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Pritzker praises ‘good repute’ of justices ending cash bail as some question conflicts of interest

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(The Center Square) – The politics around ending cash bail in Illinois continues as the Illinois Supreme Court set the start of the policy for Sept. 18.

In early 2021, the Safety, Accountability, Fairness and Equity-Today Act narrowly passed the Illinois General Assembly. The measure, which delayed implementation of no cash bail statewide, changed various aspects of regulation on police and criminal justice policies. Multiple reforms have passed since then, including in late 2022 to expand the list of violent crimes criminal suspects could be held pending trial.

Despite the changes, state’s attorneys from across Illinois sued to block the law, alleging it violated the separation of powers and the victims’ bill of rights in the Illinois Constitution. After hearing the case in March, the Illinois Supreme Court on Tuesday upheld the law as constitutional.

Local courts now have until Sept. 18 to begin the policy of ending cash bail. Many were already working toward the Jan. 1 implementation before the law was postponed pending the outcome of the court’s decision this week.

In a statement, Illinois House Minority Leader Tony McCombie, R-Savanna, said the end of cash bail isn’t about bail reform.

“Anyone that is familiar with the court system knows that this is not about the ability whether an offender can post bail but a progressive movement to decriminalize crime and promote an environment for repeat offenders,” McCombie said.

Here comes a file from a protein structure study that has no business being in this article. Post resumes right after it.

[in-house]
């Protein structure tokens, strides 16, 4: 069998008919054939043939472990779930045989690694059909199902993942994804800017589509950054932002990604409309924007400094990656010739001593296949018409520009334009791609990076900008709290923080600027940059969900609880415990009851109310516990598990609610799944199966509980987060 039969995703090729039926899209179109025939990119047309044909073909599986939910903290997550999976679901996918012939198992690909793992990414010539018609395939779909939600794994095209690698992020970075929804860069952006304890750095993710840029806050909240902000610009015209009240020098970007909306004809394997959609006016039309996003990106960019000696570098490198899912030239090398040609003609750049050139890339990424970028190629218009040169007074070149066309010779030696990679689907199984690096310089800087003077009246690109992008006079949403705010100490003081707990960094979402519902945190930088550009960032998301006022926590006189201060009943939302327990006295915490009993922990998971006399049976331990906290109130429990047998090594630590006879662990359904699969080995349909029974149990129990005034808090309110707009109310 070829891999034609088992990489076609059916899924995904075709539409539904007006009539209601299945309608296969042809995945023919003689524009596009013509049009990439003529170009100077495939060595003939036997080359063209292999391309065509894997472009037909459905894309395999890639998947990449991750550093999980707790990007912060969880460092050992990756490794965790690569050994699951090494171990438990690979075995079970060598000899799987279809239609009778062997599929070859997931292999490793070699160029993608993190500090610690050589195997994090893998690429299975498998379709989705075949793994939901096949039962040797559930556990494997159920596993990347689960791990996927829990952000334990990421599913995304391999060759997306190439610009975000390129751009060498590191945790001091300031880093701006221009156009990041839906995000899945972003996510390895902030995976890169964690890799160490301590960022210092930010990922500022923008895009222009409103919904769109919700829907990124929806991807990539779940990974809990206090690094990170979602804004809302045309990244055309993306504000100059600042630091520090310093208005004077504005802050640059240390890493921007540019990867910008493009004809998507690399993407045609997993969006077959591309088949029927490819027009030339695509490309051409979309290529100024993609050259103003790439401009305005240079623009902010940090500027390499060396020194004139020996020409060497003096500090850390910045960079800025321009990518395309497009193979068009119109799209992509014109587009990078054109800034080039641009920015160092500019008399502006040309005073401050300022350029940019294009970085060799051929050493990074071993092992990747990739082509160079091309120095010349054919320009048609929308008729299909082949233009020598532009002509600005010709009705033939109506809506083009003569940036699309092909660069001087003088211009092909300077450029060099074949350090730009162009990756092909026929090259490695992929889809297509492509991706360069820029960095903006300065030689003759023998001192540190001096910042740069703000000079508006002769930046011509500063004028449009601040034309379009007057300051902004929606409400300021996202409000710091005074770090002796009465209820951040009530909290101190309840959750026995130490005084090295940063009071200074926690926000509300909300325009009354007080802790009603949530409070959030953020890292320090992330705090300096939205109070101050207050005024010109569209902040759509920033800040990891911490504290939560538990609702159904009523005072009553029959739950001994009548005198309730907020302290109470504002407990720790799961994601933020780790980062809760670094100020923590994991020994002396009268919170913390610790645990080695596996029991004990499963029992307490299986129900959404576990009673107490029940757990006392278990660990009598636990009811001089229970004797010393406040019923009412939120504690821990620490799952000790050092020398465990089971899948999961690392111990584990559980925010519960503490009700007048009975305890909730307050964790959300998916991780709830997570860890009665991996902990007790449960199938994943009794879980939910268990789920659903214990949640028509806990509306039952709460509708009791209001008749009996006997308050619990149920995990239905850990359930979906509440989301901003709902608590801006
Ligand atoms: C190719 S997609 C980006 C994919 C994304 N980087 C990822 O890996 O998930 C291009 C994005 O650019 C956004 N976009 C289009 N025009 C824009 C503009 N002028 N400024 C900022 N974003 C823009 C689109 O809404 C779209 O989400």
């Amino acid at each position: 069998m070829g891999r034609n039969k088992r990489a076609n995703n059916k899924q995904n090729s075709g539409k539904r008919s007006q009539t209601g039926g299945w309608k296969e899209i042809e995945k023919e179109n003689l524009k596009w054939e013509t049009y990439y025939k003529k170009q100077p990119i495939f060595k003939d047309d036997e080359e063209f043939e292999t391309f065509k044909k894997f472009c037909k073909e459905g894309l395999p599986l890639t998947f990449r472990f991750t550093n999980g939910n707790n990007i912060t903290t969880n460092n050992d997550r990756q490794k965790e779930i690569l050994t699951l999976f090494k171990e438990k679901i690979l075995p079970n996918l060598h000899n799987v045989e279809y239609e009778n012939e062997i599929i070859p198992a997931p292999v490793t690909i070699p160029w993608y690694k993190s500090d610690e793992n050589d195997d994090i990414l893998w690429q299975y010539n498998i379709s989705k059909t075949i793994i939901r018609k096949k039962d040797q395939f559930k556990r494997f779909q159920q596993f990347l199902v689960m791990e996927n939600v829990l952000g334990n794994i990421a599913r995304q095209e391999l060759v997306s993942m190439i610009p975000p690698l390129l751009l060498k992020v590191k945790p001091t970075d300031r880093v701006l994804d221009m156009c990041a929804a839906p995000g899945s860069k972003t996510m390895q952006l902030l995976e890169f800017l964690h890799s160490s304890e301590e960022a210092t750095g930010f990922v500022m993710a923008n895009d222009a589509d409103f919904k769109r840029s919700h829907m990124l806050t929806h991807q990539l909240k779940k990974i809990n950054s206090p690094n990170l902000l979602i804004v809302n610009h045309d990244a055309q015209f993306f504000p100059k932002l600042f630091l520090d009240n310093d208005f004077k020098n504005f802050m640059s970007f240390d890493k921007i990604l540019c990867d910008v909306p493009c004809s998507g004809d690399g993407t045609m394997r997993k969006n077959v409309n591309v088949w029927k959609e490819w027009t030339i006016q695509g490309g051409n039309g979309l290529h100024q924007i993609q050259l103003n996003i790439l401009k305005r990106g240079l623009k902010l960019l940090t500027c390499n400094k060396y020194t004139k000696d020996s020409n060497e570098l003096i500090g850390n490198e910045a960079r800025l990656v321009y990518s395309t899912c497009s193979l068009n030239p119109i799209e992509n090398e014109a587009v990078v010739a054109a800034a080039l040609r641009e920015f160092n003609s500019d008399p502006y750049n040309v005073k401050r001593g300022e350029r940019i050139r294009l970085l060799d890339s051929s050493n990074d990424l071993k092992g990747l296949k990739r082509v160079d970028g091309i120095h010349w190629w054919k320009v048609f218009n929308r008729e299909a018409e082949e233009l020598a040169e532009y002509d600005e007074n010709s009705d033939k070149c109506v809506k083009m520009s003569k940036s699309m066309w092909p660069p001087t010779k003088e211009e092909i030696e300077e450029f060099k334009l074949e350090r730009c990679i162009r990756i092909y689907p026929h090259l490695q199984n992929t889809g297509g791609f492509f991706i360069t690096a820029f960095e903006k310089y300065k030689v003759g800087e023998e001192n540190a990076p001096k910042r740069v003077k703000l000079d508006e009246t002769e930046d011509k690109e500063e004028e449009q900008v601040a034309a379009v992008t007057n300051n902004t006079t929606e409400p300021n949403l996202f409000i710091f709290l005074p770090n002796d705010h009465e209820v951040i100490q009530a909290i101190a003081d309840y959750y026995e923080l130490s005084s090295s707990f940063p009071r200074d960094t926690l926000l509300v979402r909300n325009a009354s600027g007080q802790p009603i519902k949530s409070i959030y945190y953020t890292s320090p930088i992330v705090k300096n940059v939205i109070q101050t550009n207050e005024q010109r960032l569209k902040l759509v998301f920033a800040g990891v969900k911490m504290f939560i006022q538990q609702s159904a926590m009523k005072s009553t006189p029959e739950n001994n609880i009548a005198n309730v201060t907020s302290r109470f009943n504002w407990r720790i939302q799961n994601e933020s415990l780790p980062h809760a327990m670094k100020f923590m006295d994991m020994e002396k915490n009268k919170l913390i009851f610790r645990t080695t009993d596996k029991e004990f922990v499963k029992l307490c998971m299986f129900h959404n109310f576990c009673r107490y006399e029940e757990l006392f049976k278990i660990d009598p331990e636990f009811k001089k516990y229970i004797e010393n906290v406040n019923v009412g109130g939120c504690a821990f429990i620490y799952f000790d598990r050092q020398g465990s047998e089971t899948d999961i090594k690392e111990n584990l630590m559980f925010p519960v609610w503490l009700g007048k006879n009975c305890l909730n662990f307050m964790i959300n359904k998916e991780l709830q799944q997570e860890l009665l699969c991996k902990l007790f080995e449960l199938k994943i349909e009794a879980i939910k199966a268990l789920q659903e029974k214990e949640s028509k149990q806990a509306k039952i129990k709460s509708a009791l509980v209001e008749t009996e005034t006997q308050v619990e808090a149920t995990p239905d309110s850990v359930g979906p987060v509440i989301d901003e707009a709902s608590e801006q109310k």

Illinois Attorney General Kwame Raoul told Illinois Central Management Services the “notion that the sky is falling” is “nonsense.”

“Judges retain the ability to make an assessment as to whether somebody is a risk to public safety or is a flight risk,” Raoul said.

Gov. J.B. Pritzker said the court’s order was a “common sense ruling.” And, despite concerns of perceived conflicts of interest from the governor’s $1 million donation to each of two Supreme Court justices from when they were running for the job in 2022, Pritzker praised the jurists.

“I think every one of those jurists is a person of good repute. They’re bringing all of their knowledge and experience to the table to try and make good decisions,” Pritzker said.

Pritzker said Republicans lost on the issue in the 2022 election.

State Rep. Steve McClure, R-Springfield, argued ending cash bail would lose if put up to the voters. McClure decried the ruling and the justices who didn’t recuse themselves.

“I’m sorry, but those two justices should not be ruling on any case involving any major piece of legislation involving Gov. Pritzker. Period,” McClure said.

In a separate lawsuit challenging Pritzker’s gun and magazine ban, Justices Elizabeth Rochford and Mary O’Brien refused to recuse themselves as was motioned by attorneys for state Rep. Dan Caulkins, R-Decatur. The court’s decision in that case is still pending.

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